The Templar Legacy (Page 7)


MALONE ASSESSED THE SITUATION. HE WAS STANDING IN A PUBLIC place, adjacent to a crowded street. People were coming and going from the auction hall, while others were waiting for their cars to be brought by attendants from a nearby lot. Clearly his surveillance of Stephanie had not gone unnoticed, and he cursed himself for not being more alert. But he decided that, contrary to the threats made, the two men on either side of him would not risk exposure. He was being detained, not eliminated. Perhaps their task was to give whatever was happening in the cathedral with Stephanie time to unfold.

Which meant he needed to act.

He watched as more patrons spilled out from the auction hall. One, a gangly Dane, owned a bookshop in the Stroget, near Peter Hansen's store. He watched as a valet delivered the man's car.

"Vagn," Malone called out, stepping away from the gun to his back.

His friend heard his name and turned.

"Cotton, how are you?" the man answered in Danish.

Malone casually walked toward the car and looked back to see the short-haired man quickly conceal the weapon beneath his jacket. He'd caught the man off his guard, which only confirmed what he already thought. These guys were amateurs. He was ready to bet that they didn't speak Danish, either.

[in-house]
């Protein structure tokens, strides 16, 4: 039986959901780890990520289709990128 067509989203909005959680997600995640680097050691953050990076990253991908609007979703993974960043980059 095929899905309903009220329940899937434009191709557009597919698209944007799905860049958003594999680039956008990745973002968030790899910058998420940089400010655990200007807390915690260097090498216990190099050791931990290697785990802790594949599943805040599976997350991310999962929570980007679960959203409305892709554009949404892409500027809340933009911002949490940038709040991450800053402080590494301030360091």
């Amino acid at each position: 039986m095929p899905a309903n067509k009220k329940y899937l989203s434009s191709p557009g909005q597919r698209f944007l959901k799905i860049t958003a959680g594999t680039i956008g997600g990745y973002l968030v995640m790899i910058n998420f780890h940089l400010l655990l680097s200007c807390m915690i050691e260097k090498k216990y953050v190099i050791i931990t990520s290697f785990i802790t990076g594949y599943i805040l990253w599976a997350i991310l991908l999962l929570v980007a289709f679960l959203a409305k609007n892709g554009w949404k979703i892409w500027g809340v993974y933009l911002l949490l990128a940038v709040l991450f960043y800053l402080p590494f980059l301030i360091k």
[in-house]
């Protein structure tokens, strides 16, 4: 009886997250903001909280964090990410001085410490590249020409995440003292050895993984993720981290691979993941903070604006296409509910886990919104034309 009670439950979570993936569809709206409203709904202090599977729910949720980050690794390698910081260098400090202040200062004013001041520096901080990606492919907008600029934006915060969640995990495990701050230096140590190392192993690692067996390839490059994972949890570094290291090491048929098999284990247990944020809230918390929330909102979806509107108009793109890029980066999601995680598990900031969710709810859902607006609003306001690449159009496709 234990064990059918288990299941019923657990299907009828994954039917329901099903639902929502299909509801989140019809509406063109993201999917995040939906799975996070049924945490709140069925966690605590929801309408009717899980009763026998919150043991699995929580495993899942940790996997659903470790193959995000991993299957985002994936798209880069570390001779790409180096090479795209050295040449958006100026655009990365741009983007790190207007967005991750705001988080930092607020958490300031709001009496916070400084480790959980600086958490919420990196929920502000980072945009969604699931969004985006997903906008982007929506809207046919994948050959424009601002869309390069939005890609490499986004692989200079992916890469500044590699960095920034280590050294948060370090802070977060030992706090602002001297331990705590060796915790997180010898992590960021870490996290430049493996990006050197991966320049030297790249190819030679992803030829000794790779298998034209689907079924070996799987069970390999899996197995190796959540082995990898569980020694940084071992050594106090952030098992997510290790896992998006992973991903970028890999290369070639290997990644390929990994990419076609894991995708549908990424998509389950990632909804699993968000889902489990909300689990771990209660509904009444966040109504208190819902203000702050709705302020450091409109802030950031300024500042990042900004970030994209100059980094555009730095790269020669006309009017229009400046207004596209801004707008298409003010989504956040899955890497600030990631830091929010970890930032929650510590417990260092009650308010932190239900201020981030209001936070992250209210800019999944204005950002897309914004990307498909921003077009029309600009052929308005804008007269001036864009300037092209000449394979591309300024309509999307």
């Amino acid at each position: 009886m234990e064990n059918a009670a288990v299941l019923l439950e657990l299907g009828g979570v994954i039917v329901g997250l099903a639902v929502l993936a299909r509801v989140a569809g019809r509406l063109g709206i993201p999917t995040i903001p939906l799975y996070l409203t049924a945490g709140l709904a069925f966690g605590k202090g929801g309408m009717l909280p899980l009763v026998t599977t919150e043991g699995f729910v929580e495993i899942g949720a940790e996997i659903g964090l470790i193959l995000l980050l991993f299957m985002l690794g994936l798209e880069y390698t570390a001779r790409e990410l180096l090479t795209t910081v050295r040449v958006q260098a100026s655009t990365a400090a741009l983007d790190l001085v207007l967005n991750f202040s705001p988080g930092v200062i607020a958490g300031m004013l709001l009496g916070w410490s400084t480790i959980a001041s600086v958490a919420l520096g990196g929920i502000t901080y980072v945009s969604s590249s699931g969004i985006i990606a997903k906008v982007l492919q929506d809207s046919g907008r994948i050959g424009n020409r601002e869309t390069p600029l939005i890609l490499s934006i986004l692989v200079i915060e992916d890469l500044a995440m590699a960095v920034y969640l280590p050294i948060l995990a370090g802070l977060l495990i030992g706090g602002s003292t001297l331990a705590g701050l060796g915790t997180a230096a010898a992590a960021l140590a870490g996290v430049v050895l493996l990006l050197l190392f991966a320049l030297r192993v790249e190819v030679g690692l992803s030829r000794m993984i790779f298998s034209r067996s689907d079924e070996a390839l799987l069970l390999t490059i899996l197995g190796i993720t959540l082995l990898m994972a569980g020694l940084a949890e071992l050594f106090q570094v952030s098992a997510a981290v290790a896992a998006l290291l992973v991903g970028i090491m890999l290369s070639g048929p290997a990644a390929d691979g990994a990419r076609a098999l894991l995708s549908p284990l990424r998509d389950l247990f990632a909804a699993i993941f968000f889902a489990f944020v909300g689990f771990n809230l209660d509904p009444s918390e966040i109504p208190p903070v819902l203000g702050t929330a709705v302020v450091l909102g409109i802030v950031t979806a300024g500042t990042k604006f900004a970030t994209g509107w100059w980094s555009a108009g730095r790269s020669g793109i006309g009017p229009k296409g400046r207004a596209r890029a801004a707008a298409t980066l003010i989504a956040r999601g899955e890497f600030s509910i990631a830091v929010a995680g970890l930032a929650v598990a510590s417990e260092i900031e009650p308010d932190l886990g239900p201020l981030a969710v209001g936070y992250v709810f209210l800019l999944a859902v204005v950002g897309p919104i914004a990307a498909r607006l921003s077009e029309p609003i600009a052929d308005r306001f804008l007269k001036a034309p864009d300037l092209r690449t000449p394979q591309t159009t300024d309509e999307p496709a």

"Might I trouble you for a ride back to Copenhagen?" he asked.

"Certainly. We have room. Climb in."

He reached for the rear passenger door. "I appreciate it. My ride is going to hang around awhile and I need to get back home."

As he slammed the car door shut, he waved through the window and saw a confused look on the two men's faces as the car eased away.

"Nothing interest you today?" Vagn asked.

He turned his attention to the driver. "Not a thing."

"Me, either. We decided to leave and take an early dinner."

Malone glanced over at the woman next to him. Another man sat in the front. He did not know either, so he introduced himself. The car slowly made its way out of Roskilde's warren of tight streets toward the Copenhagen highway.

He spied the twin spires and copper roof of the cathedral. "Vagn, could you let me out? I need to hang around a little longer."

"You sure?"

"I just remembered something I need to do."